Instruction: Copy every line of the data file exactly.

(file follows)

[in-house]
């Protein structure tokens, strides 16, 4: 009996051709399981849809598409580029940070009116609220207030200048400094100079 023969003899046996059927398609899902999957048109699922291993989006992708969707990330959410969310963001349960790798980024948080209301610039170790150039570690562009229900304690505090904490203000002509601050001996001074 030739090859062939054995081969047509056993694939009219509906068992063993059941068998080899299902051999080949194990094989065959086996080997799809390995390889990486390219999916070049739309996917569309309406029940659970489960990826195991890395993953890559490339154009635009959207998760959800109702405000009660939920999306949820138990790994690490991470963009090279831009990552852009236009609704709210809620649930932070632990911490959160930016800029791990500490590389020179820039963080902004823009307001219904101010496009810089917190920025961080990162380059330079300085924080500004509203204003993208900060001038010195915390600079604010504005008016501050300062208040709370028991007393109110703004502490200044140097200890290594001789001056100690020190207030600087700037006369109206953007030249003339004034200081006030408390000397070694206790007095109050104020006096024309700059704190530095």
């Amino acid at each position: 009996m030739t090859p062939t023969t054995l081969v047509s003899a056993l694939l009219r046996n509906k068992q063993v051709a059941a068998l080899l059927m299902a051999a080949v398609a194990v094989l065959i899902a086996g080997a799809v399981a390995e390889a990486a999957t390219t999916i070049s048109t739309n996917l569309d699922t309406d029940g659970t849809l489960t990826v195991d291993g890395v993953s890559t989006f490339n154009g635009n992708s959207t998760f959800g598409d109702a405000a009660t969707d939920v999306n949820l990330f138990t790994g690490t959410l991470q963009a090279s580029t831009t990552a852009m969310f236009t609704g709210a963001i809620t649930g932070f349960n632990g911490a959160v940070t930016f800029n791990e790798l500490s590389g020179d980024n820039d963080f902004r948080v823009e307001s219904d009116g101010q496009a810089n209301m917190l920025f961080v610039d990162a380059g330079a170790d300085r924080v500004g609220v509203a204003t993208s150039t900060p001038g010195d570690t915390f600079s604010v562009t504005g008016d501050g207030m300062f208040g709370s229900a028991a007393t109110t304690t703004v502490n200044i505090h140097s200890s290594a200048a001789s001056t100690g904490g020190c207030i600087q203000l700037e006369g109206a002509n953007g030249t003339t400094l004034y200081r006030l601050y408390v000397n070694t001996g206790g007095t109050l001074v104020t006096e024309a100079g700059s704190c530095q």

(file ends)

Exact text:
[in-house]
């Protein structure tokens, strides 16, 4: 009996051709399981849809598409580029940070009116609220207030200048400094100079 023969003899046996059927398609899902999957048109699922291993989006992708969707990330959410969310963001349960790798980024948080209301610039170790150039570690562009229900304690505090904490203000002509601050001996001074 030739090859062939054995081969047509056993694939009219509906068992063993059941068998080899299902051999080949194990094989065959086996080997799809390995390889990486390219999916070049739309996917569309309406029940659970489960990826195991890395993953890559490339154009635009959207998760959800109702405000009660939920999306949820138990790994690490991470963009090279831009990552852009236009609704709210809620649930932070632990911490959160930016800029791990500490590389020179820039963080902004823009307001219904101010496009810089917190920025961080990162380059330079300085924080500004509203204003993208900060001038010195915390600079604010504005008016501050300062208040709370028991007393109110703004502490200044140097200890290594001789001056100690020190207030600087700037006369109206953007030249003339004034200081006030408390000397070694206790007095109050104020006096024309700059704190530095």
């Amino acid at each position: 009996m030739t090859p062939t023969t054995l081969v047509s003899a056993l694939l009219r046996n509906k068992q063993v051709a059941a068998l080899l059927m299902a051999a080949v398609a194990v094989l065959i899902a086996g080997a799809v399981a390995e390889a990486a999957t390219t999916i070049s048109t739309n996917l569309d699922t309406d029940g659970t849809l489960t990826v195991d291993g890395v993953s890559t989006f490339n154009g635009n992708s959207t998760f959800g598409d109702a405000a009660t969707d939920v999306n949820l990330f138990t790994g690490t959410l991470q963009a090279s580029t831009t990552a852009m969310f236009t609704g709210a963001i809620t649930g932070f349960n632990g911490a959160v940070t930016f800029n791990e790798l500490s590389g020179d980024n820039d963080f902004r948080v823009e307001s219904d009116g101010q496009a810089n209301m917190l920025f961080v610039d990162a380059g330079a170790d300085r924080v500004g609220v509203a204003t993208s150039t900060p001038g010195d570690t915390f600079s604010v562009t504005g008016d501050g207030m300062f208040g709370s229900a028991a007393t109110t304690t703004v502490n200044i505090h140097s200890s290594a200048a001789s001056t100690g904490g020190c207030i600087q203000l700037e006369g109206a002509n953007g030249t003339t400094l004034y200081r006030l601050y408390v000397n070694t001996g206790g007095t109050l001074v104020t006096e024309a100079g700059s704190c530095q």